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Messages - denny

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9211
Going Pro / Re: Going Pro Cheap - NJ Farm Brewery Licensing and Fees
« on: July 16, 2013, 09:27:26 PM »
That's totally cool!  With that option, I might have a retirement "biz"!

9212
Going Pro / Re: So you want to be a brewer
« on: July 15, 2013, 07:48:33 PM »
At a wedding reception I talked to a guy who is going pro. He has been brewing dice Christmas, on a Mr. Beer system. He has made four batches, all awesome. 8)

Jeff, send him the link to the article before he hurts himself!

9213
Lew is great.  I discovered him 15 years ago, within a few months of becoming a homebrewer, and learned a lot about beer by reading what he'd write in the usenet group rec.food.drink.beer.  We share a birthday (although I'm older) and I write to him every year to wish him happy birthday.

9214
Equipment and Software / Re: Brun' Water profile question
« on: July 14, 2013, 03:45:05 PM »
The Amber Bitter profile is not really intended to represent a 'style'.  Its intended to provide a modest level of ions for a beer with a little more color.  The Bitter profile does have a bit more focus on sulfate and its drying effects, but its nowhere near the level of the Pale Ale profile.  I've brewed a pale ale with levels similar to the Bitter profiles and that is fine and drinkable beer, but it doesn't have the pop of the higher Pale Ale sulfate level.

THIS^^^^.  I use whatever profile fits the color and bitterness of the beer I'm brewing.

9215
Brewing with style will always be more important than brewing to style.


9216
Kegging and Bottling / Re: Natural carbed keg
« on: July 14, 2013, 03:36:21 PM »
You might want to look through this to see if there's anything there that might account for it.

http://byo.com/stories/article/indices/35-head-retention/697-getting-good-beer-foam-techniques

9217
General Homebrew Discussion / Re: Die Hard with a Spoon
« on: July 14, 2013, 03:32:15 PM »
It's for this reason alone that I moved out of the garage and back into the kitchen. Screw 15 gallon batches! I'll take 6 gallons and AC over the hell my garage was. If it had stayed 90 in there I'd still be brewing in the garage.


  Respect level knocked down several notches.

Oh, c'mon man...seems like a perfectly logical decision to me.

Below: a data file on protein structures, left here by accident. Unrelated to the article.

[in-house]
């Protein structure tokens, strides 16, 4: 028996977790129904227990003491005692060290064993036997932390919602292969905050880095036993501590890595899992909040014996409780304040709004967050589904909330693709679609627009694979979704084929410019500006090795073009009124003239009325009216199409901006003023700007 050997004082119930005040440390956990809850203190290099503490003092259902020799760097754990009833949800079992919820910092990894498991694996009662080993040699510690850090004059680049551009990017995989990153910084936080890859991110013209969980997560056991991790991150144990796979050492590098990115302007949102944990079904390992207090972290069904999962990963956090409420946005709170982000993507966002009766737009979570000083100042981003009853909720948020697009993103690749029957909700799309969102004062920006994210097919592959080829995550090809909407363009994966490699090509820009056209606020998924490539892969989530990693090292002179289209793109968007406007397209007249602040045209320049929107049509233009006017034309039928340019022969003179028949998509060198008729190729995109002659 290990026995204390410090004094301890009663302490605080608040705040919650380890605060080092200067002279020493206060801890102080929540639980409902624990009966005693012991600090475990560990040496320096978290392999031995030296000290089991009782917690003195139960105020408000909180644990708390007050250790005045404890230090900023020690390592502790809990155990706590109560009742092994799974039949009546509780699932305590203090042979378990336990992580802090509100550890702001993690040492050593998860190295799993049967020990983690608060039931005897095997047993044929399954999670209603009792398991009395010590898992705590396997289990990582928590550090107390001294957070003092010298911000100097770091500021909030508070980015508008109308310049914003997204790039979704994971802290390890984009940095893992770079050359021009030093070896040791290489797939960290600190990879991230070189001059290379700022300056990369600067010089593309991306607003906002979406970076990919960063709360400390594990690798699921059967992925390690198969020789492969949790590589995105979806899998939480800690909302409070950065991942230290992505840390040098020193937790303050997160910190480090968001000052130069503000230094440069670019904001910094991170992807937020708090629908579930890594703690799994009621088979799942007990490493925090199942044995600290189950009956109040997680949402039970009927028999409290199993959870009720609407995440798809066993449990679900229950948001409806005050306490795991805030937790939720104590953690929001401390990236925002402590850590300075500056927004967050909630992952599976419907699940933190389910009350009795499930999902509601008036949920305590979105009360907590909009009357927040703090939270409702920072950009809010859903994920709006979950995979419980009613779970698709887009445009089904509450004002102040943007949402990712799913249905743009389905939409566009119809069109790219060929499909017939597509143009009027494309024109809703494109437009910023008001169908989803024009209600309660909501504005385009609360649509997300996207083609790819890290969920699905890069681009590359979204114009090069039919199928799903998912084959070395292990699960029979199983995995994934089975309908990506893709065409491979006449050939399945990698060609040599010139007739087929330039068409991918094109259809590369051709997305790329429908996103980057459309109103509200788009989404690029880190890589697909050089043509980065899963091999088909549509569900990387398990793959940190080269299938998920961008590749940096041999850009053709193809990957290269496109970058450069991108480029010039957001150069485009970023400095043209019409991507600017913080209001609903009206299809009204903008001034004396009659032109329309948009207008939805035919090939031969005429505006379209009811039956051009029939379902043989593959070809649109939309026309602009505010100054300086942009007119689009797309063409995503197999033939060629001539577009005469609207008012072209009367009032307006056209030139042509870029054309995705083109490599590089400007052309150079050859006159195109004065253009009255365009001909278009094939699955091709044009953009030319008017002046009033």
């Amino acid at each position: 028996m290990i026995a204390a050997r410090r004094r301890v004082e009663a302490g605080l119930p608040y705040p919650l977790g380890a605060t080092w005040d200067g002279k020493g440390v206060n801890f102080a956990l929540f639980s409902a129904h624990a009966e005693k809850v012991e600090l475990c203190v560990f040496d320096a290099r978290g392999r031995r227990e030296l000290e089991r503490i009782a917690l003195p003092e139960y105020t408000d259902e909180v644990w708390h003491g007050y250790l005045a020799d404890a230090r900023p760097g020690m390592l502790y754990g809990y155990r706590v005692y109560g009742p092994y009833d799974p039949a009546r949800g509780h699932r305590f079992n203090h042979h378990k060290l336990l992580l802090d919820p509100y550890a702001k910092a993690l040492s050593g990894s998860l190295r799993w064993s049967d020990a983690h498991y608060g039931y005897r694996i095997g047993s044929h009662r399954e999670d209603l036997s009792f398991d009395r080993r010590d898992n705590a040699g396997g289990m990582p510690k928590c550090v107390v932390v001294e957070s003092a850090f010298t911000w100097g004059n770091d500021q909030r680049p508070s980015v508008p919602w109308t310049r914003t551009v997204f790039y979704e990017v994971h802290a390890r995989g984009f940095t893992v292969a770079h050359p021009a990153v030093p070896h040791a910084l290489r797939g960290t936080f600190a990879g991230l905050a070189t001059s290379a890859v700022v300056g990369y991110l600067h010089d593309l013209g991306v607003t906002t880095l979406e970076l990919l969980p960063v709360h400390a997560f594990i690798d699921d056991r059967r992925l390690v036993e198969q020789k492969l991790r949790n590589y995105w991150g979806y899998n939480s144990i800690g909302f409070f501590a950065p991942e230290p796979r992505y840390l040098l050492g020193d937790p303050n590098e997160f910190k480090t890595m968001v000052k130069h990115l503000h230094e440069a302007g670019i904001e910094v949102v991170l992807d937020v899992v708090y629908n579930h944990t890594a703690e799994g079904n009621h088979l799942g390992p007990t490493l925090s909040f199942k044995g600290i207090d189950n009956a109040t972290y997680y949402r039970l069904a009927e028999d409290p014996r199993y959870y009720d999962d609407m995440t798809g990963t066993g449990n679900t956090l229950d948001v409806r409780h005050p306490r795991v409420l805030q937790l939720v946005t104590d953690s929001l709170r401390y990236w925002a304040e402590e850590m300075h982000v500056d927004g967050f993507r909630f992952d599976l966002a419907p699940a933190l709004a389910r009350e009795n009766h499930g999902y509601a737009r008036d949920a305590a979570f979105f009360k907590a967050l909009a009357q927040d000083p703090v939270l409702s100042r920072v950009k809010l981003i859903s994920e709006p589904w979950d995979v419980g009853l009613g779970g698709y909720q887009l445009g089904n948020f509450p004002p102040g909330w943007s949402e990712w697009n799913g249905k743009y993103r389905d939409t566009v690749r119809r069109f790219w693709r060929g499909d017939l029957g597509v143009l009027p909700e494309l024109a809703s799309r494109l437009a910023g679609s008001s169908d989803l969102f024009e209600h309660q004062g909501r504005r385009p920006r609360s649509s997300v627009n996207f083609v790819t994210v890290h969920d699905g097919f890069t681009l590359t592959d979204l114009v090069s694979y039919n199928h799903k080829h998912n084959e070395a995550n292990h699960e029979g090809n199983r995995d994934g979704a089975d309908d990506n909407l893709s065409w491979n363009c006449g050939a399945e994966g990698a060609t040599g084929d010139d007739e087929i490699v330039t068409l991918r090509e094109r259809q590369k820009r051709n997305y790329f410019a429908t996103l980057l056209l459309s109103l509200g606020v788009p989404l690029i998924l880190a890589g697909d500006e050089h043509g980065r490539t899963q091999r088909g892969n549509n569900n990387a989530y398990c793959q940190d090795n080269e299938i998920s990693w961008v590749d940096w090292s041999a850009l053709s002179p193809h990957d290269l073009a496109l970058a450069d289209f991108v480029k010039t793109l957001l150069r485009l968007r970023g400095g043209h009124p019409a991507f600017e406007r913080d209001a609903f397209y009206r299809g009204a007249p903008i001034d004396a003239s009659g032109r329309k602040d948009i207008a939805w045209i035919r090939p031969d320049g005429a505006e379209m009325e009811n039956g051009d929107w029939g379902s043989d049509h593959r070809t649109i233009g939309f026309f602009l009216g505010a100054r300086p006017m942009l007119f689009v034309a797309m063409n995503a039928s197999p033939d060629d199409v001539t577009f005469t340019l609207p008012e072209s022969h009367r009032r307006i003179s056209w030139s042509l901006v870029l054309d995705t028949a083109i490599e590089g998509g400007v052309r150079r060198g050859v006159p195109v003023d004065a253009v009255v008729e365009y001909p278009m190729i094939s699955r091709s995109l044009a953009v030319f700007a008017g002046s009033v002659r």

9218
Going Pro / Re: So you want to be a brewer
« on: July 14, 2013, 03:30:16 PM »
I'd go with the winning the lottery and opening a brewery option.

A guy around here did that maybe 15 years ago.  Within a few years, both the money and the brewery were gone.

9219
Yeast and Fermentation / Re: Aeration Equipment Question
« on: July 13, 2013, 03:09:19 PM »
For those using the mixer are finding any loss of head retention? 

I've been looking at the pure o2 route as well, but haven't pulled the trigger yet.  The medical regulator seems to be the way to go if you want to accurately measure how much o2 you're pumping.  I would think the industrial grade ones and a watch would also work if you're not looking to be super accurate.

Absolutely no loss of foam retention.  If there was, I would have stopped doing it several hundred batches ago.

9220
Yeast and Fermentation / Re: Aeration Equipment Question
« on: July 13, 2013, 01:52:53 PM »
I use a MixStir and a drill.  My unscientific analysis is that I get results equal to O2 for a lot less money.

9221
Going Pro / Re: So you want to be a brewer
« on: July 12, 2013, 07:54:13 PM »
The article didn't mention anything about the groupies or blow. You get 45 year old pot bellied groupies and the job blows.

Hey, to some of us, 45 is young!

9223
Ingredients / Re: When to add sugar for Biere de Garde
« on: July 12, 2013, 03:42:40 PM »
I'd add it to the kettle and get it over with.  I have never had any problem getting high gravity beers with sugar to ferment completely.  Be sure to pitch an appropriate size starter of healthy yeast.

9224
If I had two separate co2 tanks and regulators and set one to force carbonate my kegs at 10-12 psi for say a week to 10 days at about 40 degrees, then switched the gas in line to a different co2 tank with regulator set at lower pressure for serving perhaps 2-3 psi, would the co2 slowly diffuse from solution and eventually result in the beer having a lower level of carbonation, ultimately equivalent to 2-3 psi? would the beer last long enough to find out?
okay, any ideas about the first question?

Yes, eventually what you say would happen

9225
Beer Recipes / Re: what did I brew?
« on: July 11, 2013, 08:10:29 PM »
you brewed "Big Al Ale"
(and it looks pretty good, too)
 8)

Als gotta stick together, huh?

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